Litter Training Rabbits

Yes, its possible to litter train your rabbit. A litter trained rabbit can help reduce your clean up time, decreases smell, and gives your bun a more cleaner and hygienic living space.

By nature, rabbits choose one or a few places (usually corners) to go to the bathroom. Here are a few tips to help you train your rabbit to use the litter box.

First have a proper litter substrate. vbfI prefer to use compressed saw dust pellets (wood stove pellets) as they are inexpensive and effective.

Find an area that your rabbit tends to pee/poop in most. Scattered poo is your rabbit’s territory droppings so you need to find the area where your rabbit actually has most of its poo piled up. Place the litter box in that area.

Put your rabbit’s hay in the litter box, or hang the hay rack right above litter box- I personally use a ceramic bowl placed in the corner of the litter box and stuff it with hay. Just like in the wild, where rabbits eat grass and poo, rabbits will tend to eat hay and do their business. So leaving the hay near the litter box helps A LOT in litter training.

If your rabbit pees outside the litter box pick up the urine with a tissue and place that back into the litter box, same with rabbit poo, always place it back into litter box so your rabbit will know that is where it is supposed to go.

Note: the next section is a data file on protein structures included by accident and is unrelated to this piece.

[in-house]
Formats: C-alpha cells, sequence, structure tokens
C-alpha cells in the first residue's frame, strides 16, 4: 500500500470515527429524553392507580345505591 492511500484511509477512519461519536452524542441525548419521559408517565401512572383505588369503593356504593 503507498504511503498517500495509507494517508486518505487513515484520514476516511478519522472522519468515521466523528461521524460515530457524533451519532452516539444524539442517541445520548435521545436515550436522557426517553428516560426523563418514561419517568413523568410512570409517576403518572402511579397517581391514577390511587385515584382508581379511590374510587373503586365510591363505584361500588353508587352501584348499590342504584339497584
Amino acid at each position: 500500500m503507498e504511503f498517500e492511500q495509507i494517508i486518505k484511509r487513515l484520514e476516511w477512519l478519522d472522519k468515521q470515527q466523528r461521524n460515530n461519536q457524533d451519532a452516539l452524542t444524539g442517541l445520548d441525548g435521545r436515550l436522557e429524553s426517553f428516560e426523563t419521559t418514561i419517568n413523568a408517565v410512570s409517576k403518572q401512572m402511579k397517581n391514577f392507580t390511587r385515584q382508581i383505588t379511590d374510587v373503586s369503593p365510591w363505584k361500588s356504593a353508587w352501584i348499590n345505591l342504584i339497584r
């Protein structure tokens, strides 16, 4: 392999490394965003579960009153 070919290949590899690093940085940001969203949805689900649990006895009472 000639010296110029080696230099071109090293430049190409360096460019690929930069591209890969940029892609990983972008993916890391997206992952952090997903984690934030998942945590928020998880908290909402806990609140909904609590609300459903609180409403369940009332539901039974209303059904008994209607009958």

Does age make a difference?

Older rabbits are easier to train than younger rabbits, especially babies. A rabbit’s attention span and knack for learning increases as they grow up. If you have a baby, chances are you have to stick with it pooping everywhere. And if you are deciding to litter train your older rabbit, go for it!

Does spaying/neutering make a difference?

Yes! This is often the most important factor. When rabbits reach the age of 4-6 months, their hormones become active and they usually begin marking their territory, making them pee and poop all over the place. By spaying or neutering your rabbit, he or she will be more likely to use his/her litter box.

*Remember rabbits are rabbits, and although they can be litter trained you can expect a few droppings of poop outside of the litter box or maybe an accident sometime or another- so don’t lose hope or be very frustrated with your bun.

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